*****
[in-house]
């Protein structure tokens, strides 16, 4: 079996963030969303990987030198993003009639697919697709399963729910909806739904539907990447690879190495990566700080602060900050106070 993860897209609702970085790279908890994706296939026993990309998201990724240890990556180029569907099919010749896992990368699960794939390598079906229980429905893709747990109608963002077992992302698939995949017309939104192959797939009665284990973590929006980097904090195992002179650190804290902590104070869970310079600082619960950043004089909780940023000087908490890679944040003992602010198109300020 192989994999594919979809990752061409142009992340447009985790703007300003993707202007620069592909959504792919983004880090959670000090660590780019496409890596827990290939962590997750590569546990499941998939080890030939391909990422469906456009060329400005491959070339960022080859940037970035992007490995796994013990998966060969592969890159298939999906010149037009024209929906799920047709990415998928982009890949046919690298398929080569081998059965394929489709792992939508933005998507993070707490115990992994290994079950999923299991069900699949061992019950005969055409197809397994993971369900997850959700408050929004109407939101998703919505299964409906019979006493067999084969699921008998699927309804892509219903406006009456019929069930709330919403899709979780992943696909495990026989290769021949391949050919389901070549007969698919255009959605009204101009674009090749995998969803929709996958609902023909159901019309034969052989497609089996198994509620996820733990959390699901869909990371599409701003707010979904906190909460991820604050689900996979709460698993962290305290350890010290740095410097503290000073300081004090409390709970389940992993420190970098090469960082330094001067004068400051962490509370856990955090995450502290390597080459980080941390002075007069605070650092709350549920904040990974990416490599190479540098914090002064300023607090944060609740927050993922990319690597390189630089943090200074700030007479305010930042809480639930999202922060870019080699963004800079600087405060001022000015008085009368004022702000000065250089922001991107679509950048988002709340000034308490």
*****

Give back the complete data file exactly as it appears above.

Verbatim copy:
[in-house]
């Protein structure tokens, strides 16, 4: 079996963030969303990987030198993003009639697919697709399963729910909806739904539907990447690879190495990566700080602060900050106070 993860897209609702970085790279908890994706296939026993990309998201990724240890990556180029569907099919010749896992990368699960794939390598079906229980429905893709747990109608963002077992992302698939995949017309939104192959797939009665284990973590929006980097904090195992002179650190804290902590104070869970310079600082619960950043004089909780940023000087908490890679944040003992602010198109300020 192989994999594919979809990752061409142009992340447009985790703007300003993707202007620069592909959504792919983004880090959670000090660590780019496409890596827990290939962590997750590569546990499941998939080890030939391909990422469906456009060329400005491959070339960022080859940037970035992007490995796994013990998966060969592969890159298939999906010149037009024209929906799920047709990415998928982009890949046919690298398929080569081998059965394929489709792992939508933005998507993070707490115990992994290994079950999923299991069900699949061992019950005969055409197809397994993971369900997850959700408050929004109407939101998703919505299964409906019979006493067999084969699921008998699927309804892509219903406006009456019929069930709330919403899709979780992943696909495990026989290769021949391949050919389901070549007969698919255009959605009204101009674009090749995998969803929709996958609902023909159901019309034969052989497609089996198994509620996820733990959390699901869909990371599409701003707010979904906190909460991820604050689900996979709460698993962290305290350890010290740095410097503290000073300081004090409390709970389940992993420190970098090469960082330094001067004068400051962490509370856990955090995450502290390597080459980080941390002075007069605070650092709350549920904040990974990416490599190479540098914090002064300023607090944060609740927050993922990319690597390189630089943090200074700030007479305010930042809480639930999202922060870019080699963004800079600087405060001022000015008085009368004022702000000065250089922001991107679509950048988002709340000034308490």